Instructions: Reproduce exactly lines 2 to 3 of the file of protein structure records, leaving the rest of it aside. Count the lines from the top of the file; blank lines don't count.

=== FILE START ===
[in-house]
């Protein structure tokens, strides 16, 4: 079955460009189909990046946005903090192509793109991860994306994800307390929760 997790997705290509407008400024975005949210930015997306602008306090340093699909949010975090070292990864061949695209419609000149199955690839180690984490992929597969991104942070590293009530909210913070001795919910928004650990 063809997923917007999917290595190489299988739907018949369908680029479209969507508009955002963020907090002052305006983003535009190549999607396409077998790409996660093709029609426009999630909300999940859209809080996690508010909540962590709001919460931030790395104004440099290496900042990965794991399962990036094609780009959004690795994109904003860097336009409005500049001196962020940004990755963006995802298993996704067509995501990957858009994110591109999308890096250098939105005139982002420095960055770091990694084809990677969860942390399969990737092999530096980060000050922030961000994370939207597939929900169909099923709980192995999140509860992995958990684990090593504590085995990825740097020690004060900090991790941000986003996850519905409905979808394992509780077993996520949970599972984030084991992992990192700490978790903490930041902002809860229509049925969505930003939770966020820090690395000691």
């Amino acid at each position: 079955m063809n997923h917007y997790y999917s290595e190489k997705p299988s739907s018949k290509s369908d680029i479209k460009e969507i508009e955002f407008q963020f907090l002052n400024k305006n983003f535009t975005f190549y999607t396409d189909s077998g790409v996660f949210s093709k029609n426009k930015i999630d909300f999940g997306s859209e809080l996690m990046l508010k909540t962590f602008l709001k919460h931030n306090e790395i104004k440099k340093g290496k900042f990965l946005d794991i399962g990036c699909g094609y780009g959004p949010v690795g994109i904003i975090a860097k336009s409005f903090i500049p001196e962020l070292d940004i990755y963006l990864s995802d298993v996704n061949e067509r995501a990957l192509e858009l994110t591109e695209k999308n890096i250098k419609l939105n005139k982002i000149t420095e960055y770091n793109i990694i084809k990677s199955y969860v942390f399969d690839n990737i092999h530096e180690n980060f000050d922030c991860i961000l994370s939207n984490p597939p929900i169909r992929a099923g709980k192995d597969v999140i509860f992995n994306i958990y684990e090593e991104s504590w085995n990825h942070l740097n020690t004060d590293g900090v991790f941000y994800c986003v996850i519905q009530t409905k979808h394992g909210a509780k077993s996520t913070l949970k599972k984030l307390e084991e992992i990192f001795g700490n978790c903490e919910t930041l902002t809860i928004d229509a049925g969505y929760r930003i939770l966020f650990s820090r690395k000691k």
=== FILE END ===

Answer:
């Protein structure tokens, strides 16, 4: 079955460009189909990046946005903090192509793109991860994306994800307390929760 997790997705290509407008400024975005949210930015997306602008306090340093699909949010975090070292990864061949695209419609000149199955690839180690984490992929597969991104942070590293009530909210913070001795919910928004650990 063809997923917007999917290595190489299988739907018949369908680029479209969507508009955002963020907090002052305006983003535009190549999607396409077998790409996660093709029609426009999630909300999940859209809080996690508010909540962590709001919460931030790395104004440099290496900042990965794991399962990036094609780009959004690795994109904003860097336009409005500049001196962020940004990755963006995802298993996704067509995501990957858009994110591109999308890096250098939105005139982002420095960055770091990694084809990677969860942390399969990737092999530096980060000050922030961000994370939207597939929900169909099923709980192995999140509860992995958990684990090593504590085995990825740097020690004060900090991790941000986003996850519905409905979808394992509780077993996520949970599972984030084991992992990192700490978790903490930041902002809860229509049925969505930003939770966020820090690395000691």
């Amino acid at each position: 079955m063809n997923h917007y997790y999917s290595e190489k997705p299988s739907s018949k290509s369908d680029i479209k460009e969507i508009e955002f407008q963020f907090l002052n400024k305006n983003f535009t975005f190549y999607t396409d189909s077998g790409v996660f949210s093709k029609n426009k930015i999630d909300f999940g997306s859209e809080l996690m990046l508010k909540t962590f602008l709001k919460h931030n306090e790395i104004k440099k340093g290496k900042f990965l946005d794991i399962g990036c699909g094609y780009g959004p949010v690795g994109i904003i975090a860097k336009s409005f903090i500049p001196e962020l070292d940004i990755y963006l990864s995802d298993v996704n061949e067509r995501a990957l192509e858009l994110t591109e695209k999308n890096i250098k419609l939105n005139k982002i000149t420095e960055y770091n793109i990694i084809k990677s199955y969860v942390f399969d690839n990737i092999h530096e180690n980060f000050d922030c991860i961000l994370s939207n984490p597939p929900i169909r992929a099923g709980k192995d597969v999140i509860f992995n994306i958990y684990e090593e991104s504590w085995n990825h942070l740097n020690t004060d590293g900090v991790f941000y994800c986003v996850i519905q009530t409905k979808h394992g909210a509780k077993s996520t913070l949970k599972k984030l307390e084991e992992i990192f001795g700490n978790c903490e919910t930041l902002t809860i928004d229509a049925g969505y929760r930003i939770l966020f650990s820090r690395k000691k």